Grindheim Church (Hordaland)

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Grindheim Church (Norwegian: Grindheim kyrkje) is a parish church of the Church of Norway in Etne Municipality in Vestland county, Norway. It is located in the village of Etnesjøen. It is one of the churches for the Etne parish which is part of the Sunnhordland prosti (deanery) in the Diocese of Bjørgvin. The white, wooden church was built in a long church design in 1724 using plans drawn up by an unknown architect. The church seats about 250 people.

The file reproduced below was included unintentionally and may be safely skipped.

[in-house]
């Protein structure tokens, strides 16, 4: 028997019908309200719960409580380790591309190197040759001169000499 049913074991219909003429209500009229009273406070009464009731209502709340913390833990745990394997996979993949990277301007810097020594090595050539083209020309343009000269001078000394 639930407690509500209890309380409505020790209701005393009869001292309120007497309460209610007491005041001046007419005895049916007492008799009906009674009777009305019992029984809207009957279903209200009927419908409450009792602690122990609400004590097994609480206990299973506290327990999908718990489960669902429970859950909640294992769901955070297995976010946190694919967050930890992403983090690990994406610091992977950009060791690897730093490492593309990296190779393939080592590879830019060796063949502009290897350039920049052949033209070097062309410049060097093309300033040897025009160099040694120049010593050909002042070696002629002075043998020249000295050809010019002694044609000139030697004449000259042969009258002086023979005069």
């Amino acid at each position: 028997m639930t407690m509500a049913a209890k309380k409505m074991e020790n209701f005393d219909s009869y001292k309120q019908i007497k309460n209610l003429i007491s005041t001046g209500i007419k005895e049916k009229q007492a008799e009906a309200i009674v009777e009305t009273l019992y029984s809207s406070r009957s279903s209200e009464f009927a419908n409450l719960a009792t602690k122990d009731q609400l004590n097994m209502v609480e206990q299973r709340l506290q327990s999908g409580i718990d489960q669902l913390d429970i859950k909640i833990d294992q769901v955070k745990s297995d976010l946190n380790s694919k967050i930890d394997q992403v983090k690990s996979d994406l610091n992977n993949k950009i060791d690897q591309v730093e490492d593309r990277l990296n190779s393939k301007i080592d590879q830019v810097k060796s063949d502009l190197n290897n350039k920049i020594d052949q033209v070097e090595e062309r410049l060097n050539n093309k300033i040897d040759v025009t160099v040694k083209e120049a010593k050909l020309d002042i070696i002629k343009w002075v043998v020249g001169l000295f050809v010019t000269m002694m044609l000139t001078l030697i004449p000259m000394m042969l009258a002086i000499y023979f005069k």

The earliest existing historical records of the church date back to the year 1326, but it was not new that year. The church was a wooden stave church that was likely built during the 13th century. The location must have been an important site on which to build a church since this location includes the largest pre-Christian burial site in Etne with more than 200 burial mounds. Today most of it is cultivated farmland and only some large mounds remain. To the far south is a large site with small mounds dating from the Bronze Age.In 1673, the church was badly damaged in a storm (like the nearby Gjerde Church), but this church was repaired and its structure was reinforced. By 1722, the old stave church was described as having a 13.8-by-8.8-metre (45 ft × 29 ft) nave with a 6.9-by-7.5-metre (23 ft × 25 ft) choir and a square tower at the west end of the building. Shortly after this, in 1723-1724, the old stave church was torn down and a new church building was constructed on the same site. The church bells in the tower date from 1628 and 1751, respectively. The building was extended to the west in 1854. In 1954–55 the church was renovated and restored. During this renovation, a new sacristy was built on the north side of the chancel.The Grindheim stone stands near the north exterior wall. It is a 3.75-metre (12.3 ft) tall stone and it was found in the cemetery wall. It is a memorial stone from around the year 1050 with a carved cross and the runic inscription: "Tormod erected this stone in honour of Tormod Svidade's father". The stone cross in front of the church dates from the period immediately after the Christianization of Norway.
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